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The Two-Way
1:53 am
Sun March 10, 2013

In Ancient Aleppo, Plotting The Future

Syrians carry a large revolution flag and chant slogans during a protest in Aleppo, Syria, where young people and children sang songs against President Bashar Assad and the Syrian regime, Dec. 21, 2012.
Virginie Nguyen Hoang AP

A soft-spoken, clean-shaven, 31-year-old aid worker hopes to determine, in part, the future of Aleppo, Syria's largest city.

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National Security
1:39 am
Sun March 10, 2013

When Rand Paul Ended Filibuster, He Left Drones On National Stage

Code Pink activists deliver flowers, candies and other objects of thanks to Sen. Rand Paul's Capitol Hill offices Thursday for filibustering John Brennan's CIA nomination.
Chip Somodevilla Getty Images

Originally published on Sun March 10, 2013 10:21 am

Republican Sen. Rand Paul of Kentucky launched a nationwide conversation last week with his 13-hour filibuster of the president's nominee to lead the CIA.

Paul vowed to keep talking until the White House clarified whether it has authority to kill U.S. citizens on American soil with drones.

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The Salt
1:39 am
Sun March 10, 2013

Poi: Hawaii's Recipe For Revitalizing Island Culture

Historians think poi, a sticky, nutritious food made from pounded taro root, has been eaten in the Hawaiian islands since the time of the ancient Polynesians.
iStockphoto.com

Originally published on Sun March 10, 2013 9:00 am

There are only about 1,000 people of pure Hawaiian descent left in the world, but island residents are cooking up an idea to keep native island culture from fading away. The key ingredient? Reviving a starchy food called poi.

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Afghanistan
1:39 am
Sun March 10, 2013

Sniffing Out Bombs In Afghanistan: A Job That's Gone To The Dogs

Military Police Sgt. Joshua Hancock and Nero, his Dutch shepherd, play at Forward Operating Base Frontenac in Kandahar province in southern Afghanistan. Nero is trained to sniff out improvised explosive devices, or IEDs, and to attack.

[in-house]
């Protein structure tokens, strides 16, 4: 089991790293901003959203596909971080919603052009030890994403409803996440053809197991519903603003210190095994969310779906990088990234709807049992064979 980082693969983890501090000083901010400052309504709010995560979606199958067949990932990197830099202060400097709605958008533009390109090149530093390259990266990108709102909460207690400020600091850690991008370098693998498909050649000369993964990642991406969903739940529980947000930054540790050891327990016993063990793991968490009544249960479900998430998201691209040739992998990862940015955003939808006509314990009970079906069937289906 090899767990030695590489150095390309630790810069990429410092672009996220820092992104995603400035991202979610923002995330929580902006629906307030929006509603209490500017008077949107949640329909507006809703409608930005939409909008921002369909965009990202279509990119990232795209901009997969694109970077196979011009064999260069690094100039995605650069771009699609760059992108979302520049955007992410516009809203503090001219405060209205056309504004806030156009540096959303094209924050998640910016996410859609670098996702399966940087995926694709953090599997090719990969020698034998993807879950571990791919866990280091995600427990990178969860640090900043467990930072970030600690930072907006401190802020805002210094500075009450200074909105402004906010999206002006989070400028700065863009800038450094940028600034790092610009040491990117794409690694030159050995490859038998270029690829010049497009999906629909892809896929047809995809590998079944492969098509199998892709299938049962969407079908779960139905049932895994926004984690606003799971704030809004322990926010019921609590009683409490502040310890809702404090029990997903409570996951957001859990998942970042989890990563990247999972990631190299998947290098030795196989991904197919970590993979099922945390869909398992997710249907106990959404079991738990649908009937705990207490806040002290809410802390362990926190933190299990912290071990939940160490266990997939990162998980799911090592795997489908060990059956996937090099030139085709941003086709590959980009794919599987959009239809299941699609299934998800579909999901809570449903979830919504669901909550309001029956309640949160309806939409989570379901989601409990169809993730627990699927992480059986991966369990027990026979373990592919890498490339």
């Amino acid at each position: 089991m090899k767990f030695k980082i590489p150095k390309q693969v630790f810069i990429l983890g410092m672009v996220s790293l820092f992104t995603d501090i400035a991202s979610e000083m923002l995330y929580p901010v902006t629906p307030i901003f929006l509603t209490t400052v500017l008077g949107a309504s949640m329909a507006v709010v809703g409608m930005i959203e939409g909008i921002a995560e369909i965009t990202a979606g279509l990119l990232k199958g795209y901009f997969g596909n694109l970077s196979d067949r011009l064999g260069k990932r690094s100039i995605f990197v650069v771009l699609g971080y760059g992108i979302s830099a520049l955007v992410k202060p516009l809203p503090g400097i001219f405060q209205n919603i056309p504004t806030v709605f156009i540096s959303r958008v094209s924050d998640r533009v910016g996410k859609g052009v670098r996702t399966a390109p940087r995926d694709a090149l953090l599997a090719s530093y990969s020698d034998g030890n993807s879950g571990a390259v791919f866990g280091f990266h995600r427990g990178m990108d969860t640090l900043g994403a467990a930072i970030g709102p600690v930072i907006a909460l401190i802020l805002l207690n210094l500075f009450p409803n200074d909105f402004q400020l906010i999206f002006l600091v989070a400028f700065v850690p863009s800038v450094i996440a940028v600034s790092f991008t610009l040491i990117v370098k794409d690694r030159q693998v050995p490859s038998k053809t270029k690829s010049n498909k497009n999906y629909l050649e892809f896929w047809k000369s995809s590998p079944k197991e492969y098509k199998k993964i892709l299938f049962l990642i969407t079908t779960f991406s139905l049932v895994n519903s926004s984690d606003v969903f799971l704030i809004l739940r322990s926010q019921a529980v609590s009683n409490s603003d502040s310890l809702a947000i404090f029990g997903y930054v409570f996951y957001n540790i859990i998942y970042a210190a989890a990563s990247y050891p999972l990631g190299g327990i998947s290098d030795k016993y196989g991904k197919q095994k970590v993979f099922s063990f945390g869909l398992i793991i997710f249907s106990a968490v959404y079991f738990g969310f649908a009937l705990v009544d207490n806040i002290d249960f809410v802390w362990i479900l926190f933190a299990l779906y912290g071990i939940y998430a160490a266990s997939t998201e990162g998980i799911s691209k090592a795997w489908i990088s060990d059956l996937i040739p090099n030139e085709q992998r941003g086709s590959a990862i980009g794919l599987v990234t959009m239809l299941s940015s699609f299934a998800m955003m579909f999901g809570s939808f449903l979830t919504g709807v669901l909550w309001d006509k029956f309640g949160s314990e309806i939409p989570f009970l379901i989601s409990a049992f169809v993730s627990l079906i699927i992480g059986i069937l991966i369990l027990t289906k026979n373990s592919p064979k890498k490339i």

Sean Carberry NPR

Originally published on Mon March 11, 2013 9:42 am

Lucy is a stereotypically giddy black labradoodle. She's not what you picture when you think of a military dog serving on the front lines in Afghanistan. She wiggles around the room chasing her tennis ball and thinks my microphone cover is a chew toy.

But her handler, Spc. Heath Garcia, says when Lucy is on a mission, she's all business. She's highly trained to sniff out improvised explosive devices, or IEDs, which are the No. 1 killer of civilians and troops in Afghanistan.

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Religion
1:39 am
Sun March 10, 2013

Sistine Chapel Conclave Prep Includes Ensuring Social Media Blackout

Wi-Fi will be blocked throughout Vatican City during the conclave, and cardinals with Twitter and Facebook accounts have been warned.
Joe Raedle Getty Images

Originally published on Sun March 10, 2013 4:35 pm

Last-minute preparations are under way at the Vatican where the conclave to elect the new pope begins Tuesday.

The 115 cardinal electors will remain at the Sistine Chapel incommunicado from the rest of the world as they vote. In the era of social media, however, Vatican officials are taking every precaution to prevent cardinals from yielding to the temptation to tweet and text.

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Three-Minute Fiction
3:49 pm
Sat March 9, 2013

Three-Minute Fiction: The Round 10 Winner Is ...

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Lisa Rubenson of Charlotte, N.C., wrote our Round 10 winning story, "Sorry for Your Loss."
Courtesy of Lisa Rubenson

Originally published on Sun March 10, 2013 3:26 am

Did you leave a message after our prompt? For Round 10 of Three-Minute Fiction, we asked you to submit a short story in the form of a voice mail message. For this contest, the original fiction must be read in about three minutes, no more than 600 words.

After four weeks and more than 4,000 stories, we have a winner.

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The Two-Way
2:55 pm
Sat March 9, 2013

Venezuela Sets Date To Elect Chavez's Successor

A woman wipes photos of late President Hugo Chavez at a makeshift altar for him in the main square of Sabaneta, western Venezuela, on Saturday.
Esteban Felix AP

Originally published on Sun March 10, 2013 5:57 am

  • Listen to the full story on Hugo Chavez's legacy on All Things Considered

Venezuela's elections commission announced Saturday that voters will go to the polls on April 14 to choose a successor to President Hugo Chavez, who died this week after a battle with cancer.

The nation's constitution mandated that an election be called within 30 days of Chavez's death on March 5, but the scheduled date falls outside of that window. Nicolas Maduro, Chavez's vice president, was sworn in as interim leader on Friday.